Tuesday, April 29, 2008
As with my past work, which can be seen at Kentishknock.com, these pictures are "after" the drawings of Willem van de Velde de Oude.
I believe that the ship to the left, firing at Blake's flagship was the Campen (40 guns). The Campen was a new ship that had been built earlier in 1652. Joris van der Zaan was the captain of the Campen from September 1652 to the first day of the Three Days Battle (the Battle of Portland) when he was killed. At this date, the Campen still had 4-24pdr guns, a lower tier of 12pdr guns, with the rest being 6pdrs.
NEW DIRECTIONS IN LATE STUART HISTORY
Roger Morrice and his World: a workshop
The Breakfast Room, Merton College, Oxford. Saturday 14 June 2008, 10.30am - 5pm.
The recent publication of Roger Morrice's Entring Book was an important milestone in the study of late-seventeenth century Britain. This one-day workshop is designed to assess the impact of the Entring Book on the study of the period, and to sketch possible directions for future research into the period.
Speakers include: Alasdair Raffe (Durham), Sarah Cieglo (Yale), Stephen Taylor (Reading), and Jason McElligott (Oxford)
A registration fee of £10 will cover coffees, lunches and tea. Those who wish to stay overnight in Oxford can ask the organisers to book a room for them in Merton College. The cost of a room is £28 per night.
To book a place at the workshop, email either Jason McElligott (email@example.com) or Mark Goldie (firstname.lastname@example.org) before 7 June.
Sunday, April 27, 2008
Saturday, April 26, 2008
Wednesday, April 23, 2008
One list of the Dutch fleet that I have is dated 1 August 1653. That is just nine days prior to the Battle of Scheveningen (the Zeeslag bij Ter Heide) on 10 August. The list has ship names, captains, guns, sailors, and soldiers listed. The list is slightly odd in that it was compiled right after some ship changes were made and does not totally reflect them. For example, Cornelis Evertsen de Jonge was flag captain for Johan Evertsen on the new Vlissingen (50 guns, 150 sailors, and 55 soldiers). The West Cappel and the Vlissingen are both listed with Cornelis Evertsen de Jonge. There are some striking features, such as a Middelburg Directors' ship named Bonaventura not being listed. The only new Middelburg Directors' ship was that of Cornelis Tiebij. The name and details are omitted from this list. The list does not actually say which city hired each of the Zeeland Directors' ships.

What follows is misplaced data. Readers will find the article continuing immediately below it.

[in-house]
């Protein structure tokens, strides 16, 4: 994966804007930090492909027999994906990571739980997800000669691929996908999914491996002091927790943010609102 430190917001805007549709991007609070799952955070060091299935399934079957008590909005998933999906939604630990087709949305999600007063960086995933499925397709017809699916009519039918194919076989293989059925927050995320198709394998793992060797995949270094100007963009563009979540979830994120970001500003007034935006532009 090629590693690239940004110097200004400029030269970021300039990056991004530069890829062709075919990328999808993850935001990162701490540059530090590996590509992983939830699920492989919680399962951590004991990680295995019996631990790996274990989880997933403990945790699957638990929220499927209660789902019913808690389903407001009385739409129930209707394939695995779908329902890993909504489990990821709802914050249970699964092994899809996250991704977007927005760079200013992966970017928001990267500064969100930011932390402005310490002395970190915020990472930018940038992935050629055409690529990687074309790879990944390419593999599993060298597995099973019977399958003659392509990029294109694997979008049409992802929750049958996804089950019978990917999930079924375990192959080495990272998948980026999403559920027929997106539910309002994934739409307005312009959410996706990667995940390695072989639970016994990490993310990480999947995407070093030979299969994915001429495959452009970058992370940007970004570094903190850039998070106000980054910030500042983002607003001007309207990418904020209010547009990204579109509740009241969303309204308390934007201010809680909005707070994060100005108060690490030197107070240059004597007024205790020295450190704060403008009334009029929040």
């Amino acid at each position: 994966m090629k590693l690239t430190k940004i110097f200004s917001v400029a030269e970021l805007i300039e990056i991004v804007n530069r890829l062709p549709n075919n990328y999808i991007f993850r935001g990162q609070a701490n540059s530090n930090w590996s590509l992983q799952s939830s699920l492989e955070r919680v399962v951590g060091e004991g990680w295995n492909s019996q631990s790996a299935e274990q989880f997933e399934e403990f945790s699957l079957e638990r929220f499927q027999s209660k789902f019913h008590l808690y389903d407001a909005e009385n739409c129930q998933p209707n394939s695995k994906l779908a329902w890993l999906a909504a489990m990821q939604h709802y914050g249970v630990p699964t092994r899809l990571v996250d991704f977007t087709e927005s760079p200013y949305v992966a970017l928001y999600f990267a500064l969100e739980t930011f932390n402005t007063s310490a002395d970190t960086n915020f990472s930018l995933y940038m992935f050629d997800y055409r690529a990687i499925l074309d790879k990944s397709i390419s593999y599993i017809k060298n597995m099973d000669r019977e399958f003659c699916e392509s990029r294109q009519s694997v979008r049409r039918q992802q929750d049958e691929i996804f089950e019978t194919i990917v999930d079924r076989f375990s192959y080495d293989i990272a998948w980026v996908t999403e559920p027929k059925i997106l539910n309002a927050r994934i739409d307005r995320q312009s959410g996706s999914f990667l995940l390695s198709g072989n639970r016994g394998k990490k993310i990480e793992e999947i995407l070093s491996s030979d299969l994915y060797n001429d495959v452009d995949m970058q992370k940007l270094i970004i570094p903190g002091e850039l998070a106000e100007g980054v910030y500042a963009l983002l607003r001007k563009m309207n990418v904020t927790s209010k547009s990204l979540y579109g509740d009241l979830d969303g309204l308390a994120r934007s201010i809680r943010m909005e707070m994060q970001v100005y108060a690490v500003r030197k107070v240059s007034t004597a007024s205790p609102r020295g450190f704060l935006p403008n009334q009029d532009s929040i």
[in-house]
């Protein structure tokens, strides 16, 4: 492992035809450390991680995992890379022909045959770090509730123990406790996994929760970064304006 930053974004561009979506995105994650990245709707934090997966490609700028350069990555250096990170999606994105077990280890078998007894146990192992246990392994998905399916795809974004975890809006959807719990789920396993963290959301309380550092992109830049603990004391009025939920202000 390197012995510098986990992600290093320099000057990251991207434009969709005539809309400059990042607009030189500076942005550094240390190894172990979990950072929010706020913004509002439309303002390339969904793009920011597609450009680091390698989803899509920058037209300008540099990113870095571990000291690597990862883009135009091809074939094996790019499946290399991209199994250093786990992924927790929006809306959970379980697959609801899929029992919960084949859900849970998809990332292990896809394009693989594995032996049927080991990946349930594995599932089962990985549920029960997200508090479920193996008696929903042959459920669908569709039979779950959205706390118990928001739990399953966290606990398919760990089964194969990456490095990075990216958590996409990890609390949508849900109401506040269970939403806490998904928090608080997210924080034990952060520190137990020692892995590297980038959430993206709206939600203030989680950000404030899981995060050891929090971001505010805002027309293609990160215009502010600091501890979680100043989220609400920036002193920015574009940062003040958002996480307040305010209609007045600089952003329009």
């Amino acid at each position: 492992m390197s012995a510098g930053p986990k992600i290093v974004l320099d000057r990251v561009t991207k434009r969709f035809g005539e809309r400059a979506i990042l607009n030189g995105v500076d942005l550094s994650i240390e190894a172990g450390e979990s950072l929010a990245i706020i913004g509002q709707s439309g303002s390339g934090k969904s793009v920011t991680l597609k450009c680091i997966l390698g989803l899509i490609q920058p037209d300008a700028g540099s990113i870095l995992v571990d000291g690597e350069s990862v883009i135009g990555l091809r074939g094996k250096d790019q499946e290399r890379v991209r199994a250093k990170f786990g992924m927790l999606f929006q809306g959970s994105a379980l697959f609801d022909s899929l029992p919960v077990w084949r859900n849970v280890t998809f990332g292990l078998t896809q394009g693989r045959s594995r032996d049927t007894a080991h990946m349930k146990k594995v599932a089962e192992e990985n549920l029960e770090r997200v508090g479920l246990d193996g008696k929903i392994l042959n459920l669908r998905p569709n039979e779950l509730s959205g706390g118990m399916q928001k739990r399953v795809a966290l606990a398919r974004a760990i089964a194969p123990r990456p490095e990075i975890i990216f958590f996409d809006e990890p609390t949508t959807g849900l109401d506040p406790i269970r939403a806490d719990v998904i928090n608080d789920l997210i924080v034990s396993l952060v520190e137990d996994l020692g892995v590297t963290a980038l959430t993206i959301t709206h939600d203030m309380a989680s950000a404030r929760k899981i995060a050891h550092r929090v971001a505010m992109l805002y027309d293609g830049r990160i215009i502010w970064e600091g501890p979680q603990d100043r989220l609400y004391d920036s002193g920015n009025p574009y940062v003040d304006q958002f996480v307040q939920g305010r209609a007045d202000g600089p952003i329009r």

Monday, April 21, 2008
I have lists of ships from right before and right after the Battle of Scheveningen (the Zeeslag bij Ter Heide). One curious fact is that I do not see the collection of odd ships that I had thought were in the battle. I was printing the pages with lists last night, so I had a fresh copy with the reference on the pages. For example, while the Roosencrans (44 guns) is there, I did not see the Bonaventura, said to have been hired by the Middelburg Directors. The Bonaventura was the captured English hired merchantman Anthony Bonaventure, captured at the Battle of Dungeness.
Saturday, April 19, 2008